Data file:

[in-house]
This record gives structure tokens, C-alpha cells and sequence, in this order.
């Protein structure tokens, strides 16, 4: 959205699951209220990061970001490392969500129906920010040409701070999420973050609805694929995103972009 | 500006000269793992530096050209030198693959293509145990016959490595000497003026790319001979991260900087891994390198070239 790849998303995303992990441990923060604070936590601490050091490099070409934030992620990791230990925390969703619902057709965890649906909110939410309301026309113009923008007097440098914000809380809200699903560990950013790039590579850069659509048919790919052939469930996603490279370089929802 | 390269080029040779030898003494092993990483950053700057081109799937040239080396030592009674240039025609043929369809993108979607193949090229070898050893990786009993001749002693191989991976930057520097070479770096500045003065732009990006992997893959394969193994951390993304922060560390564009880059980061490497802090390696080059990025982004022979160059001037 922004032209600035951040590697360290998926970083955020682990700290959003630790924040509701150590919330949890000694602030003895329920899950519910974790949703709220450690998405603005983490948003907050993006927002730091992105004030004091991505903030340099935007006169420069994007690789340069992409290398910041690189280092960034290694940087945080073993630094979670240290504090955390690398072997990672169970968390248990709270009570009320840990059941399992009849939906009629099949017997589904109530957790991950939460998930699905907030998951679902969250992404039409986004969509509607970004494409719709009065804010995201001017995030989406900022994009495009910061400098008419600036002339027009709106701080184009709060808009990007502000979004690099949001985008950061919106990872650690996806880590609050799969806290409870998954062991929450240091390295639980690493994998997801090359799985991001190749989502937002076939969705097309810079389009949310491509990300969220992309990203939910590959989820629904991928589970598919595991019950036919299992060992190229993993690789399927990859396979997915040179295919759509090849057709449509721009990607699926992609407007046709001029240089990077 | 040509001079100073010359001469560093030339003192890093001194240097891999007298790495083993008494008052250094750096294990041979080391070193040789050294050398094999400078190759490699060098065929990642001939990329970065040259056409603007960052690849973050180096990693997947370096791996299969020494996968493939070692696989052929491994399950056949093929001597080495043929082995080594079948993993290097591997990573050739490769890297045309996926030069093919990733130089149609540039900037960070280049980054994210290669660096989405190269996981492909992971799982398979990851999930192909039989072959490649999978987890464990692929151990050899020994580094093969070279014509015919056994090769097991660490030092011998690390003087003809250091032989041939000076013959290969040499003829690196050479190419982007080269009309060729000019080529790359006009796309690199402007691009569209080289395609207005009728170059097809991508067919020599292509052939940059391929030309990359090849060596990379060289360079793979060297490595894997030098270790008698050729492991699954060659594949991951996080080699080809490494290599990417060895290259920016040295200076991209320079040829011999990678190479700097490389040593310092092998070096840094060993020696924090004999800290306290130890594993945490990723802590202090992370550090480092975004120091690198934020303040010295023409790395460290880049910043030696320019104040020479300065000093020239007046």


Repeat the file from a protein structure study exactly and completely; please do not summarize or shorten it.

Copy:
[in-house]
This record gives structure tokens, C-alpha cells and sequence, in this order.
């Protein structure tokens, strides 16, 4: 959205699951209220990061970001490392969500129906920010040409701070999420973050609805694929995103972009 | 500006000269793992530096050209030198693959293509145990016959490595000497003026790319001979991260900087891994390198070239 790849998303995303992990441990923060604070936590601490050091490099070409934030992620990791230990925390969703619902057709965890649906909110939410309301026309113009923008007097440098914000809380809200699903560990950013790039590579850069659509048919790919052939469930996603490279370089929802 | 390269080029040779030898003494092993990483950053700057081109799937040239080396030592009674240039025609043929369809993108979607193949090229070898050893990786009993001749002693191989991976930057520097070479770096500045003065732009990006992997893959394969193994951390993304922060560390564009880059980061490497802090390696080059990025982004022979160059001037 922004032209600035951040590697360290998926970083955020682990700290959003630790924040509701150590919330949890000694602030003895329920899950519910974790949703709220450690998405603005983490948003907050993006927002730091992105004030004091991505903030340099935007006169420069994007690789340069992409290398910041690189280092960034290694940087945080073993630094979670240290504090955390690398072997990672169970968390248990709270009570009320840990059941399992009849939906009629099949017997589904109530957790991950939460998930699905907030998951679902969250992404039409986004969509509607970004494409719709009065804010995201001017995030989406900022994009495009910061400098008419600036002339027009709106701080184009709060808009990007502000979004690099949001985008950061919106990872650690996806880590609050799969806290409870998954062991929450240091390295639980690493994998997801090359799985991001190749989502937002076939969705097309810079389009949310491509990300969220992309990203939910590959989820629904991928589970598919595991019950036919299992060992190229993993690789399927990859396979997915040179295919759509090849057709449509721009990607699926992609407007046709001029240089990077 | 040509001079100073010359001469560093030339003192890093001194240097891999007298790495083993008494008052250094750096294990041979080391070193040789050294050398094999400078190759490699060098065929990642001939990329970065040259056409603007960052690849973050180096990693997947370096791996299969020494996968493939070692696989052929491994399950056949093929001597080495043929082995080594079948993993290097591997990573050739490769890297045309996926030069093919990733130089149609540039900037960070280049980054994210290669660096989405190269996981492909992971799982398979990851999930192909039989072959490649999978987890464990692929151990050899020994580094093969070279014509015919056994090769097991660490030092011998690390003087003809250091032989041939000076013959290969040499003829690196050479190419982007080269009309060729000019080529790359006009796309690199402007691009569209080289395609207005009728170059097809991508067919020599292509052939940059391929030309990359090849060596990379060289360079793979060297490595894997030098270790008698050729492991699954060659594949991951996080080699080809490494290599990417060895290259920016040295200076991209320079040829011999990678190479700097490389040593310092092998070096840094060993020696924090004999800290306290130890594993945490990723802590202090992370550090480092975004120091690198934020303040010295023409790395460290880049910043030696320019104040020479300065000093020239007046």